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Elihu Vedder

Elihu Vedder
Elihu Vedder, 1870
Born (1836-02-26)February 26, 1836
New York City
Died January 29, 1923(1923-01-29) (aged 86)
Rome, Italy
Nationality American
Known for Drawing
Oil painting
Mural painting
Movement Realism;
Pre-Raphaelites
Spouse(s) Caroline Rosekrans

Elihu Vedder (February 26, 1836 – January 29, 1923) was an American symbolist painter, book illustrator, and poet, born in New York City.[1] He is best known for his fifty-five illustrations for Edward FitzGerald's translation of The Rubaiyat of Omar Khayyam (deluxe edition, published by Houghton Mifflin).

Contents

  • Biography 1
  • Exhibitions 2
  • Gallery 3
  • References 4
  • Further reading 5
  • External links 6

Biography

Daguerreotype of Vedder as a schoolboy in 1847

Elihu Vedder was born February 26, 1836 in New York City, the son of Dr. Elihu Vedder Sr. and Elizabeth Vedder. [2] His parents were cousins. His father, a dentist, decided to try his luck in Cuba, and this had a profound impact on Elihu Jr.'s childhood. The remainder of his childhood was spent between his maternal grandfather Alexander Vedder's house in Schenectady and a boarding school. His mother supported his goals to be an artist while his father reluctantly assented, convinced that his son should try a different occupation. His brother, Dr. Alexander Madison Vedder, was a Navy surgeon who witnessed the transformation of Japan into a modern culture while he was stationed there.

Vedder trained in New York City with Tompkins H. Matteson, then in Paris with François-Édouard Picot. Finally, he completed his studies in Italy - where he was strongly influenced not only by Italian Renaissance work but also by the modern Macchiaioli painters and the living Italian landscape.[2] He first visited Italy from 1858 until 1860, becoming deeply emotionally attached to fellow painter Giovanni Costa. Their idyllic trips through the Italian countryside were cut short because Vedder's father cut off his financial allowance.

Dancing Girl, oil on canvas, 1871. Reynolds House Museum of American Art

Vedder returned to the USA, penniless, during the American Civil War, and made a small living by undertaking commercial illustrations. He was involved in the bohemian 'Pfaff's' coffee house group, and painted some of his most memorable paintings notable for their visionary nature, romantic imagery and often Oriental influences. Paintings of this time include 'The Roc's Egg', 'The Fisherman and the Genii' and one of his most famous works, 'Lair of the Sea Serpent.' In the USA he sought out and became friends with Walt Whitman, Herman Melville and William Morris Hunt. Vedder became a member of the American Academy of Arts and Letters in 1865.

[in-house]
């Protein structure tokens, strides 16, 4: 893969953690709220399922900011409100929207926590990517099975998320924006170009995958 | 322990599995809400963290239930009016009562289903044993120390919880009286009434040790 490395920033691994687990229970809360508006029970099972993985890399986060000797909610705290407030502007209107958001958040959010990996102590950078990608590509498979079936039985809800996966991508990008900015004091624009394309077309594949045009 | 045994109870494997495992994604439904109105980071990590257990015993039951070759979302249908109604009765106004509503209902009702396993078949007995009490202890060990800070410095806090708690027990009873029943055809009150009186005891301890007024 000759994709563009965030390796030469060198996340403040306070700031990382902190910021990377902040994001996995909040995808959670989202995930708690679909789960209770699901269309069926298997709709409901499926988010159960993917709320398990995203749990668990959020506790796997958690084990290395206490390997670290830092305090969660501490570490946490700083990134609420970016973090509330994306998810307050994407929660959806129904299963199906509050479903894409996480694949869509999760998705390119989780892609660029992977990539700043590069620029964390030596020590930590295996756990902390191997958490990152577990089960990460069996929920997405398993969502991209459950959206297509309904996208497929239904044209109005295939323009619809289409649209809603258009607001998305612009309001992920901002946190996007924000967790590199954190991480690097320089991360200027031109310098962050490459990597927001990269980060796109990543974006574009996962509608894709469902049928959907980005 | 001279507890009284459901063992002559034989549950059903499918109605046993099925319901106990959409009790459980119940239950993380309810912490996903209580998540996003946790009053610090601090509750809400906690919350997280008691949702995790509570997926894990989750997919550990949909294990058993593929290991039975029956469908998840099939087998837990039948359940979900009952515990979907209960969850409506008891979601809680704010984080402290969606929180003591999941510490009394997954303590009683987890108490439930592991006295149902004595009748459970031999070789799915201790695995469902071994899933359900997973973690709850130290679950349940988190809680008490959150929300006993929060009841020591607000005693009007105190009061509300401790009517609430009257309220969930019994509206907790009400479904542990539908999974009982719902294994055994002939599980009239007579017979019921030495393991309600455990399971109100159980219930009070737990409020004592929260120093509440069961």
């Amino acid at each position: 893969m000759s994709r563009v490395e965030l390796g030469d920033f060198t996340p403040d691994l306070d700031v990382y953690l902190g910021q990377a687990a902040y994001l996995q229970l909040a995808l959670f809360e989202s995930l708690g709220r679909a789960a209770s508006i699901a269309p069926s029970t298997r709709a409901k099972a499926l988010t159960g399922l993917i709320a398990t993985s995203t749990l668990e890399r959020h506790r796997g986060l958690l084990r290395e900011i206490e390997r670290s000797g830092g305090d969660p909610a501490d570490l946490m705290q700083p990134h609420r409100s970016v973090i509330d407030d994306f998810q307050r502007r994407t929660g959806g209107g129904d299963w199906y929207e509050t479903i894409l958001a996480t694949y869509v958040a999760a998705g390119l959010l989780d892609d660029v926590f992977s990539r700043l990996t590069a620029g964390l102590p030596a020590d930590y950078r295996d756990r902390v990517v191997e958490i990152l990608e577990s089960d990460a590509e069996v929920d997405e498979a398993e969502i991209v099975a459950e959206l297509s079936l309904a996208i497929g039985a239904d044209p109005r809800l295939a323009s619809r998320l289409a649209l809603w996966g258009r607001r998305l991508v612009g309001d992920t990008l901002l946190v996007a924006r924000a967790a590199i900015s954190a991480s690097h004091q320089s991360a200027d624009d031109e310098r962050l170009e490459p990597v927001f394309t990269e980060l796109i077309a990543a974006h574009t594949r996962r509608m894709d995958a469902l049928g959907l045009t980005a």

At the end of the Civil War, he left America to live in Italy. He married Caroline Rosekrans on July 13, 1869 in Glen Falls, New York. Elihu Vedder and his wife had four children, only two of whom survived. His daughter Anita Herriman Vedder played a vital role in handling the business of her father, who was notorious for his general aloofness towards details. Elihu's son Enoch Rosekrans Vedder was a promising architect who married jewelry designer Angela Reston. Enoch died while visiting his parents in Italy on April 2, 1916. Elihu had a home in Rome and - after the financial success of his 1884 Rubaiyat work - on the Isle of Capri, then a haven for male aesthetes.

Vedder visited England many times, and was influenced by the Pre-Raphaelites, and was a friend of Simeon Solomon. He was also influenced by the work of English and Irish mystics such as William Blake and William Butler Yeats. In 1890 Vedder helped establish the In Arte Libertas group in Italy.

Tiffany commissioned him to design glassware, mosaics and statuettes for the company. He decorated the hallway of the Reading Room of the Washington Library of Congress, and his mural paintings can still be seen there.

Vedder occasionally returned to the United States, but lived only in Italy from 1906 until his death on January 29, 1923. He is buried in the Protestant Cemetery, Rome. There are no known living descendants of Elihu Vedder as both surviving children died without issue. [3]

Exhibitions

In 2008, the Phoenix Art Museum.[4]

Gallery

References

  1. ^ "Vedder, Elihu". Who's Who, 59: pp. 1796–1797. 1907. 
  2. ^ a b Chisholm 1911.
  3. ^ Stevens, Revalee R. & Robert Kim: North American Records: The Protestant Cemetery of Rome. Oracle Press, 1981
  4. ^ http://www.phxart.org/exhibition/exhibitionelihu.aspx
Attribution

  • www.ElihuVedder.org 80 works online at Elihu Vedder virtual Gallery
  • Artcyclopedia: Elihu Vedder Online
  • Smithsonian Archives of American Art: The Elihu Vedder Papers

External links

  • Soria, Regina (1970). Elihu Vedder: American Visionary Artist in Rome. Madison, NJ: Fairleigh Dickinson University Press.  
  • Taylor, Joshua C. (1979). Perceptions and Evocations: The Art of Elihu Vedder. Smithsonian Books.  
  • Vedder, Elihu (1910). The Digressions of V. New York: Houghton Mifflin. 
  • Vedder, Elihu (January 1910). "Reminiscences Of An American Painter I: Art Education Fifty Years Ago".  
  • Vedder, Elihu (February 1910). "Reminiscences Of An American Painter II: Florentine Years In Retrospect".  
  • Vedder, Elihu (March 1910). "Reminiscences Of An American Painter III: New York In War Time".  
  • Vedder, Elihu (April 1910). "Reminiscences Of An American Painter Last Article: Paris and Rome".  
  • Vedder, Elihu (1914). Miscellaneous Moods in Verse: One Hundred and One Poems with Illustrations. Boston: Porter E. Sargent. 
  • Vedder, Elihu (1922). Doubt and Other Things. Boston: Porter E. Sargent. 

Further reading

 

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